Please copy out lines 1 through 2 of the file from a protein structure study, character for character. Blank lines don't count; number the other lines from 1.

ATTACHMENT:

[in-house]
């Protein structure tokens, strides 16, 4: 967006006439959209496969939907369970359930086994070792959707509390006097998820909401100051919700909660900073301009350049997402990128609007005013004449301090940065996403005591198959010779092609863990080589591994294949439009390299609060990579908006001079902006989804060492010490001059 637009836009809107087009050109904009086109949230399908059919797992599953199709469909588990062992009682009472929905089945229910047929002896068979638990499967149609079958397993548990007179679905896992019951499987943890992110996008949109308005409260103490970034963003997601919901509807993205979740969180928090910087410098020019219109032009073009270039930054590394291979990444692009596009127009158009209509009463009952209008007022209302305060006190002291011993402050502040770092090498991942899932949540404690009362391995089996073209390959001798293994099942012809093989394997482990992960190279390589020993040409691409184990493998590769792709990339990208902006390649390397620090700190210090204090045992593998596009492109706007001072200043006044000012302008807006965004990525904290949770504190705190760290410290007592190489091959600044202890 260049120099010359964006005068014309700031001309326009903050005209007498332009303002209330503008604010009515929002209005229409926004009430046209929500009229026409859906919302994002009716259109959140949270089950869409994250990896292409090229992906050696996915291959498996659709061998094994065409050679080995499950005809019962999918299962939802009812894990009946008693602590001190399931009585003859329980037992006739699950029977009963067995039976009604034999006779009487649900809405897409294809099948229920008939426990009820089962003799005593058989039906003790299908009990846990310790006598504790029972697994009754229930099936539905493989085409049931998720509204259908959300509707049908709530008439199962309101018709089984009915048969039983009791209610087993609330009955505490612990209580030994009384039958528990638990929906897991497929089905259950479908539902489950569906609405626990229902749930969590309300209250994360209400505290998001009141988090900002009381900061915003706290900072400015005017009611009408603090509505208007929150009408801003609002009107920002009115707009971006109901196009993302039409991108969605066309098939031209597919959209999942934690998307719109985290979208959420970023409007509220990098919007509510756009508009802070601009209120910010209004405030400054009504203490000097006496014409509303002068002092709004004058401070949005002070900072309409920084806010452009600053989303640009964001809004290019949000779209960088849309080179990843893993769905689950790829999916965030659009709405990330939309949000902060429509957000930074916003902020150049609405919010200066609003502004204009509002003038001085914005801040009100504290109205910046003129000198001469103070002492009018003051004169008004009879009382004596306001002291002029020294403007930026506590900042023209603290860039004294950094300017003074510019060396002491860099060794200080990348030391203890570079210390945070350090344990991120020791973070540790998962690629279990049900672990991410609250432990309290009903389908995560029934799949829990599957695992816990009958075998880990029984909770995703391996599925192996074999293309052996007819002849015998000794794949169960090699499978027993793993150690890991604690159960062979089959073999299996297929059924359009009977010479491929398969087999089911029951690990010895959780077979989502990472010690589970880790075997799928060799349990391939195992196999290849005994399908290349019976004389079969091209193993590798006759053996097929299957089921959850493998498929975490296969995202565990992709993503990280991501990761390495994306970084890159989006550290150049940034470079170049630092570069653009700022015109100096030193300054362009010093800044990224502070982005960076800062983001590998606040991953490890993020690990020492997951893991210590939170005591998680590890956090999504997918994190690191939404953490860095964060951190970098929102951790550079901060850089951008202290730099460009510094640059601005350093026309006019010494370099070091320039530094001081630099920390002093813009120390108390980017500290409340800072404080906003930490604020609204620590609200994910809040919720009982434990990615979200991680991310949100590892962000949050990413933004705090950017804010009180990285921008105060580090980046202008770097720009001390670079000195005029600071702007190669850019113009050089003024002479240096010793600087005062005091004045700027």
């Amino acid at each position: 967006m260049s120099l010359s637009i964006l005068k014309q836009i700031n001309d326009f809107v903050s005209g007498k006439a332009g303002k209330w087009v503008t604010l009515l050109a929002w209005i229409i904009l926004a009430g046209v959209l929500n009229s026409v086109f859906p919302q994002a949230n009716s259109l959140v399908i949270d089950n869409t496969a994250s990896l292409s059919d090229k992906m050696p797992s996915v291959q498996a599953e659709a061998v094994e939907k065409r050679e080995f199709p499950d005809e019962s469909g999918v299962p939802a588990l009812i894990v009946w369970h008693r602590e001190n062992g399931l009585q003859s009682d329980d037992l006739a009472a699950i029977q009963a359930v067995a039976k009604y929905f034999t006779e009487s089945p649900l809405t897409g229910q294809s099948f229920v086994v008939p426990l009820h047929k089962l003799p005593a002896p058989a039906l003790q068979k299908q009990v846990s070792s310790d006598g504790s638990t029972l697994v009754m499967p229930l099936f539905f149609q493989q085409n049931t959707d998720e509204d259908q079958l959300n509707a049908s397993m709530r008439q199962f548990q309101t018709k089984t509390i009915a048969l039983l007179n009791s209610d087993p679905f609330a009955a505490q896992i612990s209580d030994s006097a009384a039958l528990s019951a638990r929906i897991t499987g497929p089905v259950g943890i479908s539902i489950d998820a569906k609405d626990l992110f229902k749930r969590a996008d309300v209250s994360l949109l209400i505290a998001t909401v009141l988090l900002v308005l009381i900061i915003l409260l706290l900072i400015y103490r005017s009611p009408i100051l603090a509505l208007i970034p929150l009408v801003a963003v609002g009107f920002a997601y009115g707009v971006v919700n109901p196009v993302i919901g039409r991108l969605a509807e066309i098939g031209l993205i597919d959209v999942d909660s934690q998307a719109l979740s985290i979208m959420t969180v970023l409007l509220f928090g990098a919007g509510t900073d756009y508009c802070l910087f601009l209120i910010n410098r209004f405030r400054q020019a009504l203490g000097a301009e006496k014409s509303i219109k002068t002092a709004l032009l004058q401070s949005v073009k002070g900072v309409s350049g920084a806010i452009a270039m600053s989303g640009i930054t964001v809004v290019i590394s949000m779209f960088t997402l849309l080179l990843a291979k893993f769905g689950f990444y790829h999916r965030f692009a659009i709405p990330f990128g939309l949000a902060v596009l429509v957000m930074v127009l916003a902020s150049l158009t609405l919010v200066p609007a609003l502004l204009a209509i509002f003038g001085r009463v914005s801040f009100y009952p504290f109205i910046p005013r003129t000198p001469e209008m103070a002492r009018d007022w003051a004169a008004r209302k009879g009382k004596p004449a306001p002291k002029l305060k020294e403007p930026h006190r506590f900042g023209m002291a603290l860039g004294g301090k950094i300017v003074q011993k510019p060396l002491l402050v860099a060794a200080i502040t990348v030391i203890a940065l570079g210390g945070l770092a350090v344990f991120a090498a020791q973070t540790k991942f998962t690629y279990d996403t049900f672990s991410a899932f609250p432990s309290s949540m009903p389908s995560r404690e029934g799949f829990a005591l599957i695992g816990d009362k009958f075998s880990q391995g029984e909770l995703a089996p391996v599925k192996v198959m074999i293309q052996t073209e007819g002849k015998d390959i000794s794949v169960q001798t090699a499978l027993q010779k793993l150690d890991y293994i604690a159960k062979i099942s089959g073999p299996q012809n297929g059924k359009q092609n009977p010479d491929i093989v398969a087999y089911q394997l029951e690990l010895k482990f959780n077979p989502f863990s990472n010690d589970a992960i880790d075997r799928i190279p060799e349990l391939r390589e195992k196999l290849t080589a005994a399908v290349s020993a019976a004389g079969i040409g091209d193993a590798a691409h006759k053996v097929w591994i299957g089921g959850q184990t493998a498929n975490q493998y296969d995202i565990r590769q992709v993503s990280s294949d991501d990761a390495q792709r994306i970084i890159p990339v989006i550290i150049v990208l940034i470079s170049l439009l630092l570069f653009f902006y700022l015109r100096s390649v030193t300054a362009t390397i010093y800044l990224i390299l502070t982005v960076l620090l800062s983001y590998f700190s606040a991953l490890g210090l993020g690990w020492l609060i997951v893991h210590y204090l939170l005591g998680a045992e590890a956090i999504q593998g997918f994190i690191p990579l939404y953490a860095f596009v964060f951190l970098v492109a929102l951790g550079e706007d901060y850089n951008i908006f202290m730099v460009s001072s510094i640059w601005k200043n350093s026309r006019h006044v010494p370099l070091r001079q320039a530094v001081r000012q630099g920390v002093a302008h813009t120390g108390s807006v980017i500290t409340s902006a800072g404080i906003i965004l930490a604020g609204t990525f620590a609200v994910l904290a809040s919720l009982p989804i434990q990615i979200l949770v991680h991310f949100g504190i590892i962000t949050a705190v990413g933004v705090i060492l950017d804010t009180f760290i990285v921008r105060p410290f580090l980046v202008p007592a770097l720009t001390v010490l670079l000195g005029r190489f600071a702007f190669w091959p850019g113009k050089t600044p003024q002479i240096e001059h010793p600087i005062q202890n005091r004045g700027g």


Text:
[in-house]
């Protein structure tokens, strides 16, 4: 967006006439959209496969939907369970359930086994070792959707509390006097998820909401100051919700909660900073301009350049997402990128609007005013004449301090940065996403005591198959010779092609863990080589591994294949439009390299609060990579908006001079902006989804060492010490001059 637009836009809107087009050109904009086109949230399908059919797992599953199709469909588990062992009682009472929905089945229910047929002896068979638990499967149609079958397993548990007179679905896992019951499987943890992110996008949109308005409260103490970034963003997601919901509807993205979740969180928090910087410098020019219109032009073009270039930054590394291979990444692009596009127009158009209509009463009952209008007022209302305060006190002291011993402050502040770092090498991942899932949540404690009362391995089996073209390959001798293994099942012809093989394997482990992960190279390589020993040409691409184990493998590769792709990339990208902006390649390397620090700190210090204090045992593998596009492109706007001072200043006044000012302008807006965004990525904290949770504190705190760290410290007592190489091959600044202890 260049120099010359964006005068014309700031001309326009903050005209007498332009303002209330503008604010009515929002209005229409926004009430046209929500009229026409859906919302994002009716259109959140949270089950869409994250990896292409090229992906050696996915291959498996659709061998094994065409050679080995499950005809019962999918299962939802009812894990009946008693602590001190399931009585003859329980037992006739699950029977009963067995039976009604034999006779009487649900809405897409294809099948229920008939426990009820089962003799005593058989039906003790299908009990846990310790006598504790029972697994009754229930099936539905493989085409049931998720509204259908959300509707049908709530008439199962309101018709089984009915048969039983009791209610087993609330009955505490612990209580030994009384039958528990638990929906897991497929089905259950479908539902489950569906609405626990229902749930969590309300209250994360209400505290998001009141988090900002009381900061915003706290900072400015005017009611009408603090509505208007929150009408801003609002009107920002009115707009971006109901196009993302039409991108969605066309098939031209597919959209999942934690998307719109985290979208959420970023409007509220990098919007509510756009508009802070601009209120910010209004405030400054009504203490000097006496014409509303002068002092709004004058401070949005002070900072309409920084806010452009600053989303640009964001809004290019949000779209960088849309080179990843893993769905689950790829999916965030659009709405990330939309949000902060429509957000930074916003902020150049609405919010200066609003502004204009509002003038001085914005801040009100504290109205910046003129000198001469103070002492009018003051004169008004009879009382004596306001002291002029020294403007930026506590900042023209603290860039004294950094300017003074510019060396002491860099060794200080990348030391203890570079210390945070350090344990991120020791973070540790998962690629279990049900672990991410609250432990309290009903389908995560029934799949829990599957695992816990009958075998880990029984909770995703391996599925192996074999293309052996007819002849015998000794794949169960090699499978027993793993150690890991604690159960062979089959073999299996297929059924359009009977010479491929398969087999089911029951690990010895959780077979989502990472010690589970880790075997799928060799349990391939195992196999290849005994399908290349019976004389079969091209193993590798006759053996097929299957089921959850493998498929975490296969995202565990992709993503990280991501990761390495994306970084890159989006550290150049940034470079170049630092570069653009700022015109100096030193300054362009010093800044990224502070982005960076800062983001590998606040991953490890993020690990020492997951893991210590939170005591998680590890956090999504997918994190690191939404953490860095964060951190970098929102951790550079901060850089951008202290730099460009510094640059601005350093026309006019010494370099070091320039530094001081630099920390002093813009120390108390980017500290409340800072404080906003930490604020609204620590609200994910809040919720009982434990990615979200991680991310949100590892962000949050990413933004705090950017804010009180990285921008105060580090980046202008770097720009001390670079000195005029600071702007190669850019113009050089003024002479240096010793600087005062005091004045700027």